Obama's Other Transition: Handling a Tougher Press Corps
Monday, November 10, 2008; Page C01
Barack Obama figured out early on that he had better limit his media consumption before it consumed him.
After three months of campaigning, he stopped reading blogs. After six months, he stopped watching cable news shows. After nine months, he stopped reading the press clips, relying instead on his staff to flag important stories.
Obama said during a brief conversation last month that it was "just weird" to be constantly reading and watching reports on his candidacy, creating a "hall of mirrors" effect that he regarded as unhealthy. He said that cable news yakkers, just like those on ESPN, make provocative comments because they have so much time to fill, even though politics, in his view, is far more important than sports.
Now the president-elect must decide how to handle the media as he shifts from campaign mode to commander in chief. If he is overly influenced by editorial criticism, he could be thrown off course in ways that were rarely evident during his highly disciplined campaign. But if Obama tunes out the press, he could find himself isolated in a White House bubble.
Robert Gibbs, the affable spokesman who will become press secretary, sees no danger of that. "We ran promising a more open and transparent administration, and the president-elect will keep that promise," Gibbs says.
Journalists, who were widely seen as giving Obama an easy ride during the campaign, generally hailed his election as a breakthrough moment for racial progress. Once a president takes office, though, an adversarial relationship usually flourishes, at least with beat reporters.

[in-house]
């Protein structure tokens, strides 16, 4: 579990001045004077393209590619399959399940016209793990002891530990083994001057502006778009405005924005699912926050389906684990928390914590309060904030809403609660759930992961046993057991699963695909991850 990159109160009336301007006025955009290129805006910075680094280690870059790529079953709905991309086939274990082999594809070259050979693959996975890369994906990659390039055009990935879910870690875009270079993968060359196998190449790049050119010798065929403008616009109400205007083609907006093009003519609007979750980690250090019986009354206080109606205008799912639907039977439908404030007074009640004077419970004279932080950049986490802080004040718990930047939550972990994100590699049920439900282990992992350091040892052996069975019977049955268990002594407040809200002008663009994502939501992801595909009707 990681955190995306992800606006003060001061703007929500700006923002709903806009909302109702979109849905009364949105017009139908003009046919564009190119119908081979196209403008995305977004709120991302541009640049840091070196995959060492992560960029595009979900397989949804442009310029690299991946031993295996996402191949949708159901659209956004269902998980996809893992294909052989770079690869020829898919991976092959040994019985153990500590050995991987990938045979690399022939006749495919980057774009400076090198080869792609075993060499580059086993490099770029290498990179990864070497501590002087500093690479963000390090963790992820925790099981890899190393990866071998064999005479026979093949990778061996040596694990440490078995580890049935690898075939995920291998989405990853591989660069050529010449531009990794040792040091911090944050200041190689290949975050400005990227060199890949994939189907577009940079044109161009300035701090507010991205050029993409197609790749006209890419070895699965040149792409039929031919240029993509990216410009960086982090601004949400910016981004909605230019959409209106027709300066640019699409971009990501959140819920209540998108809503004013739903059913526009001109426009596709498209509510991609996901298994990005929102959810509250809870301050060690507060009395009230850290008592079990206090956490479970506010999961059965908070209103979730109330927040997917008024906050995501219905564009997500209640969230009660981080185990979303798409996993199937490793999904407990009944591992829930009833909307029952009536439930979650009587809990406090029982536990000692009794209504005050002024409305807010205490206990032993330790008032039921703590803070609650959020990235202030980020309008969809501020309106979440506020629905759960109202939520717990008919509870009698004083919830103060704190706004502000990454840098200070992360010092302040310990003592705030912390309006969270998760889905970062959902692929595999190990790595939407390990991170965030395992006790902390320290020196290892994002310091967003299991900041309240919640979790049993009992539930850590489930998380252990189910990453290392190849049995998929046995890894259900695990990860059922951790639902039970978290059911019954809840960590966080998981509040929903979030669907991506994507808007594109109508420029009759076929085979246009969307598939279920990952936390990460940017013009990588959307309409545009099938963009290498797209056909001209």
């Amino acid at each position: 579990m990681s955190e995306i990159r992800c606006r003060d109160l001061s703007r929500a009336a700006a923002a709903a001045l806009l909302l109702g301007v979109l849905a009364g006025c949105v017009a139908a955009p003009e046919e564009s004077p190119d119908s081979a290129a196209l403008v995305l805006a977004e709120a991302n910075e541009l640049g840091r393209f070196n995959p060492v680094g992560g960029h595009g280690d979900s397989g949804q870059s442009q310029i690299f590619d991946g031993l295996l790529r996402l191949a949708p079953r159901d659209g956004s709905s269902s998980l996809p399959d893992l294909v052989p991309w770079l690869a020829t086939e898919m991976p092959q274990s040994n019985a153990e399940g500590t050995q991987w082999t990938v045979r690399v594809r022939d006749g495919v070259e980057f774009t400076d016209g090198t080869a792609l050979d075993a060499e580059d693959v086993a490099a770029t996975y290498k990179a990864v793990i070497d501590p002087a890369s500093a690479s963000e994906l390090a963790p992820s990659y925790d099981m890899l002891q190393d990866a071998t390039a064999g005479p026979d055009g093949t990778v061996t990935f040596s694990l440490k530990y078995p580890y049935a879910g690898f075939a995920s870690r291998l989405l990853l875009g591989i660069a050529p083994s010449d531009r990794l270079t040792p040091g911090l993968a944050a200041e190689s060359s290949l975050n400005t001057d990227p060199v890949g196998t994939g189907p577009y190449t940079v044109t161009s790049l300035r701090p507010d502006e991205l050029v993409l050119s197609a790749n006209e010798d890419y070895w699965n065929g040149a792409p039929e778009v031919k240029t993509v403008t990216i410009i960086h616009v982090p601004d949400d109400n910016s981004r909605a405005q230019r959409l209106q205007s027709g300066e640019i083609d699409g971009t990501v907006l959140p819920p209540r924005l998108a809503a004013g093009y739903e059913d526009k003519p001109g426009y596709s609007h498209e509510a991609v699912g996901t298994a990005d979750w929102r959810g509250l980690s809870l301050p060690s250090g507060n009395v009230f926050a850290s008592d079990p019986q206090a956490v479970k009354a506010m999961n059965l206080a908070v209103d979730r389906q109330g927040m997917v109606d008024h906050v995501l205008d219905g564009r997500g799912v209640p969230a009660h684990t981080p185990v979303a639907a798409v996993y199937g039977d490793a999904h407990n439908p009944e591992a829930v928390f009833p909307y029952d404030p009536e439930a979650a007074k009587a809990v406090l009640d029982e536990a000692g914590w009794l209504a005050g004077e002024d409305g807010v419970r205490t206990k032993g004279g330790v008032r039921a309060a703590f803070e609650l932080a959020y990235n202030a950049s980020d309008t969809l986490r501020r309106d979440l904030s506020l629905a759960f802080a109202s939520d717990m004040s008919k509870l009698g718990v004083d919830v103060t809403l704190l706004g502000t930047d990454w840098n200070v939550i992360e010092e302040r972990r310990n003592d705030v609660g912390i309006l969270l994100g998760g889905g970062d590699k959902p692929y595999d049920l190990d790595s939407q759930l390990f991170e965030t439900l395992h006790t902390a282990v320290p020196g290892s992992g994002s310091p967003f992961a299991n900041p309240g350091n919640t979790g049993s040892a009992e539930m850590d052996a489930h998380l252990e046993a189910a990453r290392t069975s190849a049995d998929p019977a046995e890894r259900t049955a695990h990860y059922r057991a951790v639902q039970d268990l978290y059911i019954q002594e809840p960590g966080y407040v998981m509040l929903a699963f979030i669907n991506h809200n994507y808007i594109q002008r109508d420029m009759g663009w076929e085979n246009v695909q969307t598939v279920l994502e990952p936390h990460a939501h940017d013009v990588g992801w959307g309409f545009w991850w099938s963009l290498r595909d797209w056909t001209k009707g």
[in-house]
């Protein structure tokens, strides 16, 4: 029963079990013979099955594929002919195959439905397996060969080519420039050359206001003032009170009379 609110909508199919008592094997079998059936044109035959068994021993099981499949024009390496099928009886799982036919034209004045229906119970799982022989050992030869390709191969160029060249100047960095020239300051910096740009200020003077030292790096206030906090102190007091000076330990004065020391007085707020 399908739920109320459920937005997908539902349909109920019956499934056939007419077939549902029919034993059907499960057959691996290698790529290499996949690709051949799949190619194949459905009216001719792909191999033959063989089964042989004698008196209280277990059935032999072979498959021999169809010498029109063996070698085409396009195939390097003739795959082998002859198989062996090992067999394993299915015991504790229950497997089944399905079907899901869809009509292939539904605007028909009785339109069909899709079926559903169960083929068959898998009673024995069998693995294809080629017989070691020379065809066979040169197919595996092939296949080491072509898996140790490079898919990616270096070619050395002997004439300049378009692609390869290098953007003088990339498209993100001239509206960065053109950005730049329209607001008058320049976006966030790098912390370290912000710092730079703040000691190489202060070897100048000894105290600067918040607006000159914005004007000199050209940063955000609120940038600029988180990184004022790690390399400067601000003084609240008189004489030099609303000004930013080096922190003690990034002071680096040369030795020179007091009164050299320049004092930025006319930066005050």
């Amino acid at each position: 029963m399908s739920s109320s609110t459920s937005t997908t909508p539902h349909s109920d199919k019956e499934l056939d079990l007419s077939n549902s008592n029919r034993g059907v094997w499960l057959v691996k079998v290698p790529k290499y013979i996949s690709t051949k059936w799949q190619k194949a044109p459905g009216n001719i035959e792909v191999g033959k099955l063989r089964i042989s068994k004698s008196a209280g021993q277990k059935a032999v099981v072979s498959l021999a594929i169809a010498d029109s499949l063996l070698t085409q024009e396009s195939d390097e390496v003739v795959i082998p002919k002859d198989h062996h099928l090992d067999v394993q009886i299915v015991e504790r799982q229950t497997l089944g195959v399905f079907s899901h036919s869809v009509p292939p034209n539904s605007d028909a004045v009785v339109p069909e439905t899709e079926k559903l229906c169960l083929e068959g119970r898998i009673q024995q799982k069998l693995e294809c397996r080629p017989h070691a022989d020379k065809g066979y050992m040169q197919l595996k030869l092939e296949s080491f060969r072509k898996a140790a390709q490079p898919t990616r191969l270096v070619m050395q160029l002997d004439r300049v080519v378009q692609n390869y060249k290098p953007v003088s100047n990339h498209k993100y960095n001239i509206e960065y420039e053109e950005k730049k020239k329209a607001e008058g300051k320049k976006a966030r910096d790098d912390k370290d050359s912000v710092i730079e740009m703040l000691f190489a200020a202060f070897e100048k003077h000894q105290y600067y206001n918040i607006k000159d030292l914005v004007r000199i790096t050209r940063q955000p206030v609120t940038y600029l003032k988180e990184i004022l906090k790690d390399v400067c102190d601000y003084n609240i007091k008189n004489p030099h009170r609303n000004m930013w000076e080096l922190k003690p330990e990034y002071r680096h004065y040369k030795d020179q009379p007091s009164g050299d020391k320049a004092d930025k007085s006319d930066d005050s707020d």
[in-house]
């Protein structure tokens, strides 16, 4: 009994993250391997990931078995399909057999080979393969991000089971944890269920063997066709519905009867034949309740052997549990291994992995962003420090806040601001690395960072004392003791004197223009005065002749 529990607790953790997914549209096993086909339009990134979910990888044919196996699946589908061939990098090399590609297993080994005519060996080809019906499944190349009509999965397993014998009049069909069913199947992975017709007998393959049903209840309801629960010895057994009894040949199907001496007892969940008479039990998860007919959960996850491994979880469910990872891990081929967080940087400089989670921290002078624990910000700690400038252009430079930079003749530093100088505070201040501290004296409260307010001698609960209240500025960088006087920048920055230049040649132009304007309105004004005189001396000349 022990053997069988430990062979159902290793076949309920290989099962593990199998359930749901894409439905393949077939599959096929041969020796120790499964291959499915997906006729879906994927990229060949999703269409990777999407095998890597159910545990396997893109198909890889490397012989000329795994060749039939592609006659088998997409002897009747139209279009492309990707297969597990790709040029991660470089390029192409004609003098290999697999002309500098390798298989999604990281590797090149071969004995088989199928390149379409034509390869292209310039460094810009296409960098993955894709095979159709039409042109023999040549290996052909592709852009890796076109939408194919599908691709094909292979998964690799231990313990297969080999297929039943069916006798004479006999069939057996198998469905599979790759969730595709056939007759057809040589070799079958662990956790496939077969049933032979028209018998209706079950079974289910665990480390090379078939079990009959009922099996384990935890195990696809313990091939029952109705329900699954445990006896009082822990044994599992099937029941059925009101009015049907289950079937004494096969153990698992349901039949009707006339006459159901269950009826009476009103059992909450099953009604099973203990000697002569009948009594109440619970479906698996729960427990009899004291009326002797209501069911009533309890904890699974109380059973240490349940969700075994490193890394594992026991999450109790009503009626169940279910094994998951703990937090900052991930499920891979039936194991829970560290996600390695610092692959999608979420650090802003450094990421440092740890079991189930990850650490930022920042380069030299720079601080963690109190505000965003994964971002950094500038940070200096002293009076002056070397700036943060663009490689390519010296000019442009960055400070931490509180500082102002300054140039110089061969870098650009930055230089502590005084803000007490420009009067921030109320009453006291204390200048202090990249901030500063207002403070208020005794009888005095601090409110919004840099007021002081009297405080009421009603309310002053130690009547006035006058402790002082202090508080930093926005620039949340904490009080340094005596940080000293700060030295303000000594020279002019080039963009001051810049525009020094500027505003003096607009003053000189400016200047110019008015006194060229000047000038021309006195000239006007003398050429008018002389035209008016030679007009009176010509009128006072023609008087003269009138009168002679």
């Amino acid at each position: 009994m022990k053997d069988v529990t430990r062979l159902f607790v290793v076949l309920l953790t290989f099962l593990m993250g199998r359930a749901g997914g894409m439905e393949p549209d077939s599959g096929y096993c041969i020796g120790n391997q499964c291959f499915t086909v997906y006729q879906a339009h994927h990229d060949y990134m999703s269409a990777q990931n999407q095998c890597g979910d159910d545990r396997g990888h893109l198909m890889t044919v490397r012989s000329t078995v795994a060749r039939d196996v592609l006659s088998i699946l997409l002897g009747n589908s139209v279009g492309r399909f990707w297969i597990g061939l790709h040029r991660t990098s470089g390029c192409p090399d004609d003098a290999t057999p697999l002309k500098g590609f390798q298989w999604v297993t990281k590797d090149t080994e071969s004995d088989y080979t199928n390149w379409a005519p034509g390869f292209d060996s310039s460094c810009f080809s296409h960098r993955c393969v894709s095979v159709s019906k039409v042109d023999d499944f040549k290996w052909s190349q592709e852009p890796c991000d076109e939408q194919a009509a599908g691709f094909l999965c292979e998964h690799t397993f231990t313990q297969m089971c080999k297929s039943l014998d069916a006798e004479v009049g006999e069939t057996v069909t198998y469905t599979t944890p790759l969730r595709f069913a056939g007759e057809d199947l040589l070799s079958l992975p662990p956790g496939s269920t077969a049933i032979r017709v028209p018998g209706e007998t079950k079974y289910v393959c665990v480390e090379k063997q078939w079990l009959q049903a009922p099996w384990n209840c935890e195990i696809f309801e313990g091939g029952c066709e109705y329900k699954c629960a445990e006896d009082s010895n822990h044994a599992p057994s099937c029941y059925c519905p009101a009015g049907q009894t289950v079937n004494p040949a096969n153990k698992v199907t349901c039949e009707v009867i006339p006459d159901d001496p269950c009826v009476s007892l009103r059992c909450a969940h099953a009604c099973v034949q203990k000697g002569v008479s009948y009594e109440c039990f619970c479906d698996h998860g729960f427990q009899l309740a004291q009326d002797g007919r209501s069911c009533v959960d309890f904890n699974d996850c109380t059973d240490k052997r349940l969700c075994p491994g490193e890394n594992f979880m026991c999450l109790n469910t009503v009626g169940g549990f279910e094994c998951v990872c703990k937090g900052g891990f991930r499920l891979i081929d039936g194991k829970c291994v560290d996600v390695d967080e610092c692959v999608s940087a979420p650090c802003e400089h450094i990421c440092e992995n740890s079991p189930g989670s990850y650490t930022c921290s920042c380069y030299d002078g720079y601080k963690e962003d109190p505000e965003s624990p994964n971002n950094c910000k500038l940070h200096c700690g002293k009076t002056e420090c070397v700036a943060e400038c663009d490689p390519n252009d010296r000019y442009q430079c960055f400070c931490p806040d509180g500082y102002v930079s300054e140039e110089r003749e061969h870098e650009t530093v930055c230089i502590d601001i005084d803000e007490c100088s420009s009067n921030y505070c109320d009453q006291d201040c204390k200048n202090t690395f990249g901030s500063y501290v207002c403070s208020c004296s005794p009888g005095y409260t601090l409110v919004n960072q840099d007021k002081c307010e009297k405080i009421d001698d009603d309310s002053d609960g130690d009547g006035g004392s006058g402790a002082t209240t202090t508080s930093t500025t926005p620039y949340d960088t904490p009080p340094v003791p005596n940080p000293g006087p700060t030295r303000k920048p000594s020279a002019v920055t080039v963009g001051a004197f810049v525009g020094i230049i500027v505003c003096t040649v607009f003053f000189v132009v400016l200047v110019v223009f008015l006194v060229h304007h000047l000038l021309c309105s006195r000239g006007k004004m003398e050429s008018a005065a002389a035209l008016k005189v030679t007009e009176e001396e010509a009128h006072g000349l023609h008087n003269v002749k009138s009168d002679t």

"You know what?" MSNBC's Chris Matthews said last week. "I want to do everything I can to make this thing work, this new presidency work." Asked by morning host Joe Scarborough whether that was his job, Matthews said: "Yeah, that's my job, because this country needs a successful presidency more than anything right now." Funny -- it's hard to recall many journalists saying they wanted to make Ronald Reagan's or George W. Bush's presidency work.
Matthews, of course, is in the opinion business. Others see tougher scrutiny ahead for Obama.
"He's going to screw up -- make some mistakes -- and those will give journalists the opening to get in his face a little bit," says Eric Deggans, media critic for the St. Petersburg Times. "Obama doesn't ingratiate himself with the press the way the classic John McCain did. He shows a willingness to manipulate them and shoulder them aside. If he continues handling the press that way, it's going to breed resentment, and that's going to produce tougher stories."
Deggans, who heads the local chapter of the National Association of Black Journalists, says television shows love to book African Americans who take on the Illinois Democrat. "I don't think it's going to be hard for black journalists to be critical of Obama, because once they are, media opportunities abound," he says.
Conservative commentator Amy Holmes, a former GOP Senate aide, says the press will be tempted to portray an "embittered, embattled Republican minority" as "thwarting the will of Barack Obama. Republicans will be going into a media environment of cheerleading for Obama that will characterize the opposition as nasty rather than reasonable."
Even if journalists chronicle Obama making occasional blunders, Holmes says, they will not question whether he is pushing "an agenda that is to the left of where the American people are." That assumes, of course, that he doesn't steer a more centrist course.